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The Massive Gin Recall That Hit Canada

Some 6,000 bottles of Bombay Sapphire are packing an unexpected punch.

Gin (and tonic).
Gin (and tonic). Andrés Nieto Porras/CC BY-SA 2.0

For a governmental agency whose primary purpose is to sell liquor, the Liquor Control Board of Ontario has a startlingly attractive and useful website, with recommendations on wine pairings and guides on how to make your beer dinner “fun and fabulous for everyone.

There is also, like most government websites, a section for press releases, the most recent of which contains some alarming or welcome news, depending on your point of view. Some bottles of Bombay Sapphire gin, the LCBO said May 2, had been removed from the agency’s stores after the gin was found to be 77 percent alcohol—and not the 40 percent listed on the label.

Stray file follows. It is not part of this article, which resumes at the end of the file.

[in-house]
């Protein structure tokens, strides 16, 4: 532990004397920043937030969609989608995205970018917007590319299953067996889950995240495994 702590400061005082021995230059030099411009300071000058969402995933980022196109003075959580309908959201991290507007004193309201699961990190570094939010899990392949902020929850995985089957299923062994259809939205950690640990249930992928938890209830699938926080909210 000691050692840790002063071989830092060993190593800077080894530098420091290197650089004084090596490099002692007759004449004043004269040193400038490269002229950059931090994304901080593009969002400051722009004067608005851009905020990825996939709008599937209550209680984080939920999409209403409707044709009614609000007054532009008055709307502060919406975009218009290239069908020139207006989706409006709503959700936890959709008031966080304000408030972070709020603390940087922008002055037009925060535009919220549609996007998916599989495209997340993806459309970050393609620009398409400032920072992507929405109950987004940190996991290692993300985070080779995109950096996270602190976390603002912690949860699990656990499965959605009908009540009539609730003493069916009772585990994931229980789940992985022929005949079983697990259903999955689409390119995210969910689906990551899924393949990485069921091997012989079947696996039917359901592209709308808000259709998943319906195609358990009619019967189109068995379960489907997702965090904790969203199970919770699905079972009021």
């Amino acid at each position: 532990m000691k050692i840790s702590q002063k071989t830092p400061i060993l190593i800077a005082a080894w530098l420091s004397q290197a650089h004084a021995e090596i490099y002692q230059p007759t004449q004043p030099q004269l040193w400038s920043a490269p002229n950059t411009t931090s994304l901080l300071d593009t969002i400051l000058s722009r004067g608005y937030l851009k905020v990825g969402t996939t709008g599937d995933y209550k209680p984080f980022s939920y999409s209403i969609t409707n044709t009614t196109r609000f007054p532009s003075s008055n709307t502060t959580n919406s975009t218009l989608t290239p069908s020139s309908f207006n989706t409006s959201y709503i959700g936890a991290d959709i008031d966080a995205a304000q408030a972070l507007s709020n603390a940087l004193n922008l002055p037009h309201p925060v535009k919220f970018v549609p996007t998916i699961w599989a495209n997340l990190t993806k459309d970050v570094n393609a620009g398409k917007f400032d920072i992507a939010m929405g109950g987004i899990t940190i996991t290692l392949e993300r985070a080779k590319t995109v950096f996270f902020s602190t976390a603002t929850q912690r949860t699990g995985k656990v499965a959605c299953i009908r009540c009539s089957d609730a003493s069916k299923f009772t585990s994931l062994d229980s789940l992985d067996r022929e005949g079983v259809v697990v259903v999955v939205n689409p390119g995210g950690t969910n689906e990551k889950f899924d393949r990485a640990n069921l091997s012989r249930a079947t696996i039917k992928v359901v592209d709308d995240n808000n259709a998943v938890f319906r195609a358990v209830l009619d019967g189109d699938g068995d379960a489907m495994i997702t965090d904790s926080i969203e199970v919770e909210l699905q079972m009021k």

On Thursday, the National Post shed a little more light on the matter, reporting that a customer in Sault Ste. Marie had alerted the LCBO of the high alcohol content, and that around 6,000 bottles were potentially affected.

They will now be destroyed.

“If it’s going to be drunk in a guzzle, it’s very dangerous,” Larry Grupp, a pharamacology professor, told the Post. This is true, though it is also true for … well … all liquor, properly labeled or not.

If you see the code L16304W on your bottle, the LCBO said, you can return it for a refund. Or you can take a glass and some ice and give yourself a pour and take a risk with your eyes open and, just maybe, live a little. Responsibly, that is.